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I like big books.

Marvel 1602

Marvel 1602 - Neil Gaiman, Richard Ianove, Andy Kubert Really? A Quill Award? I don't know about that. 1602 places the Marvel Universe squarely in the year....well, 1602 and uses the backdrop of the Spanish Inquisition and the mysterious disappearance of the colony of Roanoke to tell the story of the multiverse in crisis, again...this time involving a time traveling Captain America who upsets the balance of the world. There are some clever adaptations to the characters to suit the time period. Mutants are Witches persecuted by the church, the Knights Templar's secret was the Staff of Thor and they were persecuted by the Catholic Church for their evidence of the existence of other gods. Peter Parker is Peter Parquagh, Matt Murdoch is a blind Irishman and Charles Xavier is the Spanish Carlos Javier.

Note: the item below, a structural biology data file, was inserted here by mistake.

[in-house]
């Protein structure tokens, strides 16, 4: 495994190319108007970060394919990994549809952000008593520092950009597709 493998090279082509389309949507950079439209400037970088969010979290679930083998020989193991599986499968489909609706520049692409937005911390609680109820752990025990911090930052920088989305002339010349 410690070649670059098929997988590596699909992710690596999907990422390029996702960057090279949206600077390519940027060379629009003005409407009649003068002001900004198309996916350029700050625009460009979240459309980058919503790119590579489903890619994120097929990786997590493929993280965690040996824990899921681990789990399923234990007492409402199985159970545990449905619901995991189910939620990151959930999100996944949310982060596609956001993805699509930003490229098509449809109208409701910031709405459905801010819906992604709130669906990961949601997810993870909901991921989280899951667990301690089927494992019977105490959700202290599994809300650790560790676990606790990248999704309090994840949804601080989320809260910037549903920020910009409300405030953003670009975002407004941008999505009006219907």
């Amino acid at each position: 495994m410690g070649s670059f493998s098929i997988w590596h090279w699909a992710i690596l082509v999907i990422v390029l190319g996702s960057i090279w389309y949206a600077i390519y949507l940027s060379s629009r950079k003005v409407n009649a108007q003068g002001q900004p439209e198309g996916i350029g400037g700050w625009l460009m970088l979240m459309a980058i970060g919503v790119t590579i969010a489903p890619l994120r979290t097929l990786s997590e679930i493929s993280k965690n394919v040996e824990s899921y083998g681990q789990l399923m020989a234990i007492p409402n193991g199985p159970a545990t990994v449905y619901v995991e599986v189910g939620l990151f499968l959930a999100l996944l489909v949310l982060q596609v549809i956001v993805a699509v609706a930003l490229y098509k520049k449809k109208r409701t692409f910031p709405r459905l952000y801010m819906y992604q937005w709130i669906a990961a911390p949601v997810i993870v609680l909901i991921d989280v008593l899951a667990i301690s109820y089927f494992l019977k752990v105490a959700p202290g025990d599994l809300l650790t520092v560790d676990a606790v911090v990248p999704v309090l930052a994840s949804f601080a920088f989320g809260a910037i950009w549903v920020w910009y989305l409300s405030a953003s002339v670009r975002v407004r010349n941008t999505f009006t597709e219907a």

But there are so many flaws in the telling of this story I don't know where to begin. After reading Alan Moore's guide to writing comics, in which he says one of the biggest places writers lose their readers is the transition between scenes, I was unnerved by how drastic and confusing a lot of the transitions were in this book. It's like I looked from one panel to the next and was like, whoa wait, what happened? There's way too much deus-ex-machina for my taste as well, which I chalk up to just poor explanation of events, powers, etc. The dialogue is also prone to melodrama. Example: "There is no careful. There is no right, no wrong. There is only VON DOOM!" Neil Gaiman fail.

Or maybe I'm just not a big fan of the Marvel Universe in general.